Daytime Confidential's Sean posted this news before I could do so, but I was so flabbergasted by this new bit of Bizarro-World business that I had to post a follow-up.
Hot on the heels of the news of NBC Universal president Jeff Zucker's revelation that the network is considering reducing its broadcast schedule by hours per week or reducing days comes the eyebrow raising news via The New York Times and other outlets that Jay Leno is staying with the network after Conan O'Brien takes over The Tonight Show in 2009.
As Sean pointed out, Leno's new show — which will look almost exactly like The Tonight Show — will air every week night at 10PM starting next fall. Seriously.
In order to figure out how this might impact Days of Our Lives, a bit of an examination of how NBC's potential prime time schedule might be affected by this move could point us in a clearer direction of its intentions toward the soap. In all honesty, the following is speculation but it is based on what Zucker himself said about these issues just yesterday.
Now let me see if I have this right and I want someone to correct me if I am wrong. Zucker seems to think that America is so in love with Leno that they want to see him every night in prime time, leading into local news leading into Conan's version of The Tonight Show leading into Jimmy Fallon's version of Late Night. Somehow, this is supposed to be compatible with their consideration of cutting down broadcast hours or broadcast days.
The Times article points out that Leno's show alone would reduce NBC's need to fill broadcast time from 22 hours a week to 17, but keep in mind that is only if NBC keeps its current schedule intact. The article suggests that Leno's show itself provides the reduction in broadcast hours Zucker might be seeking, but somehow I'm not convinced that is the case. Remember, what Zucker said just yesterday?
"Can we continue to broadcast 22 hours in primetime? Three of our competitors don't," Zucker said during Monday's keynote at the annual UBS media conference. "Can we continue to broadcast seven days a week? One of our competitors don't."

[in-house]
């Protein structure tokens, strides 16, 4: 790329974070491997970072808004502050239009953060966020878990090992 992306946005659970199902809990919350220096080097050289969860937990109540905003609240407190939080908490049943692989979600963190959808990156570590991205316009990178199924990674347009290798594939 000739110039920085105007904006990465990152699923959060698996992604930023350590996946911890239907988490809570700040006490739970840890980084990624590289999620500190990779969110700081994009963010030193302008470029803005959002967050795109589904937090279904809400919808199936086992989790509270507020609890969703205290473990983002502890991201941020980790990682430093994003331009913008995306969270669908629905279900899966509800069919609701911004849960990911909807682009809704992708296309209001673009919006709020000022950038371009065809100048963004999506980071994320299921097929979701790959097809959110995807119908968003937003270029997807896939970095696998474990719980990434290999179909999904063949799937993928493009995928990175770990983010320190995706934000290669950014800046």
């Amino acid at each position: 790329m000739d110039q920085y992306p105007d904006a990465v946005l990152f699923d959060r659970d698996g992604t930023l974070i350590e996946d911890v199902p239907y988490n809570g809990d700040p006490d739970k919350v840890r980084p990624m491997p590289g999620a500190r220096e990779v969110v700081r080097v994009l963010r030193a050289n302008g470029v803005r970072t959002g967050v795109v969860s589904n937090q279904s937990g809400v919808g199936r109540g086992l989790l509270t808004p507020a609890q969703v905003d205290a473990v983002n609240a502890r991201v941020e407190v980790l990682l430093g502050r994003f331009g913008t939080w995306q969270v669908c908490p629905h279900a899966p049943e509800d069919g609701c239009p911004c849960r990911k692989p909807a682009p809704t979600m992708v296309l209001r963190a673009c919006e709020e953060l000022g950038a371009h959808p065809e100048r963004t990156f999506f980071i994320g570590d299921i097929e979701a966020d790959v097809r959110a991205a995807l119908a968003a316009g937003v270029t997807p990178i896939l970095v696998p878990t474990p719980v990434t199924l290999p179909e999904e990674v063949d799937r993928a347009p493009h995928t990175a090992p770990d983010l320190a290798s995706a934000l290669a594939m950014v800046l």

Something tells me Zucker really is moving full speed ahead with cutting down the actual number of hours NBC broadcasts as a network or he would not have confirmed the internal discussions about it, whether it fully comes to pass or not.
So how would this Leno prime time show look under a reduced broadcast schedule?
If NBC were to adopt the FOX/CW model of two hours of prime time, that means NBC would have a schedule of 6 hours of programming, excluding The Today Show and Meet the Press (which are cash cows), Sundays which are primarily dominated by football and Saturdays where the network only programs original episodes of Saturday Night Live. So a potential typical Monday-Friday week on NBC would look like this:
Heroes/Leno; Deal or No Deal/Leno; Law & Order SVU/Leno; Law & Order/Leno; My Name is Earl/Kath & Kim/The Office/30 Rock/Leno; Dateline/Leno.
Let's say NBC were to adopt the CW model of four nights a week of programming. A potential schedule could consist of the following:
Heroes/Leno; Deal or No Deal/Leno; Law & Order/Leno; Law & Order SVU/Leno; My Name is Earl/Kath & Kim/The Office/30 Rock/Leno.
(The latter scenario begs an obvious question: if Leno's new show is to air 5 nights a week per a contractual obligation, would Leno automatically inherit a Sunday 10PM slot if Friday were to go by the wayside?)
The NYT lays out in very good detail why Leno's new show makes a lot of sense for the network from a financial perspective. But...
Does Zucker think that he can build a prime time schedule anchored by one man five nights a week?
The television viewing audience plays hopscotch between broadcast, basic and premium cable more than ever. DVR, iTunes and other time shifted means of entertainment consumption are on the rise. A lot of people don't watch these shows in their regular time slots anyway. However, networks still build brand loyalty. You go to CBS for procedurals and traditionalist shows, HBO and FX for cutting edge fare, ABC for women friendly series and adventure, and Fox has the market cornered on being in your face. What does NBC stand for now? Nothing But Cheap?
This move with Leno means that Zucker is proceeding with all deliberate speed to reduce the amount of programming the network does instead of that strategy merely being "under consideration." Cutting Days looks to be one of Zucker's easiest paths to further reducing broadcast hours even if the current prime time schedule model were to remain intact. If I am right, I think this news in prime time with Leno and late night is a harbinger that Days may live on in some form after its recent 18 month contract renewal is up, but it is my opinion that it won't be on the NBC television network.